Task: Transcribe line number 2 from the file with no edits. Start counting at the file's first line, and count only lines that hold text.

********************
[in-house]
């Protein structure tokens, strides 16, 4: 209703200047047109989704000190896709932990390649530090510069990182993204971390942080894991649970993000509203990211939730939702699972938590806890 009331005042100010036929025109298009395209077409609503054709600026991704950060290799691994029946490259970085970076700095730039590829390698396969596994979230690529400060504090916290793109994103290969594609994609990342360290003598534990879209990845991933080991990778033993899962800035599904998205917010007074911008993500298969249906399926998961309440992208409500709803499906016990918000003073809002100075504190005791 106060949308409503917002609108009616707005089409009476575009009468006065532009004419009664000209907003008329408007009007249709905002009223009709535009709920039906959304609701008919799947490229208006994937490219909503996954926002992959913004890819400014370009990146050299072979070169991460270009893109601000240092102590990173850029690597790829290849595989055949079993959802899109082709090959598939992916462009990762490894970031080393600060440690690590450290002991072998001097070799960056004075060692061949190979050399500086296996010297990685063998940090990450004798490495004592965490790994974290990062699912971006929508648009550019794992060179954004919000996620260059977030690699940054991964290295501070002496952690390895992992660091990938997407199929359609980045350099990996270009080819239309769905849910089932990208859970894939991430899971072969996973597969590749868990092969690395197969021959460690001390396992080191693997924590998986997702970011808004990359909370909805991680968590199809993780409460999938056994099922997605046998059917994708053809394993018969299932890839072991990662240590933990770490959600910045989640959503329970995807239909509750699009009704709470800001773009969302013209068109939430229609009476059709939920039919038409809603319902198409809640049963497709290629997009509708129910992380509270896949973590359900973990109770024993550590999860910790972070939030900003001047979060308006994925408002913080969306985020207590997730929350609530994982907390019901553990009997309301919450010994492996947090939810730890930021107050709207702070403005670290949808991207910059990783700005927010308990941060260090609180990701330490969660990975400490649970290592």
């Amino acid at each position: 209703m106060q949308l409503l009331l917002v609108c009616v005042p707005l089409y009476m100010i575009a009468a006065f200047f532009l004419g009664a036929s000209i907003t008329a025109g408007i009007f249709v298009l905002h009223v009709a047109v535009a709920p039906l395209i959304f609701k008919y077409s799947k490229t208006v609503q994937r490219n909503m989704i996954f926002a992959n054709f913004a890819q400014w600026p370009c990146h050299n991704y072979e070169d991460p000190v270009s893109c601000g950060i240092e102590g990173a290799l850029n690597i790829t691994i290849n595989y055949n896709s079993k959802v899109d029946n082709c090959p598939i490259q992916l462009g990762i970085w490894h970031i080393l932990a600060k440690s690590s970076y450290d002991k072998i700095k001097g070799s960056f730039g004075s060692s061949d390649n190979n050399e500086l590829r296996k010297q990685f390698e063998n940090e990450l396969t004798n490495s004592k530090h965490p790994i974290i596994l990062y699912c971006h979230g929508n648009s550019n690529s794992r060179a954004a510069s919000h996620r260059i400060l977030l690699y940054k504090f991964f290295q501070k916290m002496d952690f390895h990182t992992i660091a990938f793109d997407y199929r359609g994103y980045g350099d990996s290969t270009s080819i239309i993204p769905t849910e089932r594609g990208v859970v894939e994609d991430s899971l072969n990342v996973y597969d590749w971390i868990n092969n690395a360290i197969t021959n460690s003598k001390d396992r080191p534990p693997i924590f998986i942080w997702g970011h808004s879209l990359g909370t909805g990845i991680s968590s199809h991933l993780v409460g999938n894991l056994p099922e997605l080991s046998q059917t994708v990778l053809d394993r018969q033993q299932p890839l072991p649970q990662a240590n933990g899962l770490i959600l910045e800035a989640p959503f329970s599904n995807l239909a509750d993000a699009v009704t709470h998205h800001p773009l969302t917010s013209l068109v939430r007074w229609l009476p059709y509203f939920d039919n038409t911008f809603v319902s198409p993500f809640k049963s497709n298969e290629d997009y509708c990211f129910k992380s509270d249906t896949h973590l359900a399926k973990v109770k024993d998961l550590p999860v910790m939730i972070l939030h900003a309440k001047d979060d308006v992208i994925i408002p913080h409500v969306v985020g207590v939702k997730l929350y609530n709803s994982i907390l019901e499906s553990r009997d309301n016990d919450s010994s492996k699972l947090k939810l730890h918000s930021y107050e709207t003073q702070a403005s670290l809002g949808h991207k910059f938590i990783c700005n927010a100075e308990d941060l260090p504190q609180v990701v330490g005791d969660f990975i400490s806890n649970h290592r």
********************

């Protein structure tokens, strides 16, 4: 209703200047047109989704000190896709932990390649530090510069990182993204971390942080894991649970993000509203990211939730939702699972938590806890 009331005042100010036929025109298009395209077409609503054709600026991704950060290799691994029946490259970085970076700095730039590829390698396969596994979230690529400060504090916290793109994103290969594609994609990342360290003598534990879209990845991933080991990778033993899962800035599904998205917010007074911008993500298969249906399926998961309440992208409500709803499906016990918000003073809002100075504190005791 106060949308409503917002609108009616707005089409009476575009009468006065532009004419009664000209907003008329408007009007249709905002009223009709535009709920039906959304609701008919799947490229208006994937490219909503996954926002992959913004890819400014370009990146050299072979070169991460270009893109601000240092102590990173850029690597790829290849595989055949079993959802899109082709090959598939992916462009990762490894970031080393600060440690690590450290002991072998001097070799960056004075060692061949190979050399500086296996010297990685063998940090990450004798490495004592965490790994974290990062699912971006929508648009550019794992060179954004919000996620260059977030690699940054991964290295501070002496952690390895992992660091990938997407199929359609980045350099990996270009080819239309769905849910089932990208859970894939991430899971072969996973597969590749868990092969690395197969021959460690001390396992080191693997924590998986997702970011808004990359909370909805991680968590199809993780409460999938056994099922997605046998059917994708053809394993018969299932890839072991990662240590933990770490959600910045989640959503329970995807239909509750699009009704709470800001773009969302013209068109939430229609009476059709939920039919038409809603319902198409809640049963497709290629997009509708129910992380509270896949973590359900973990109770024993550590999860910790972070939030900003001047979060308006994925408002913080969306985020207590997730929350609530994982907390019901553990009997309301919450010994492996947090939810730890930021107050709207702070403005670290949808991207910059990783700005927010308990941060260090609180990701330490969660990975400490649970290592």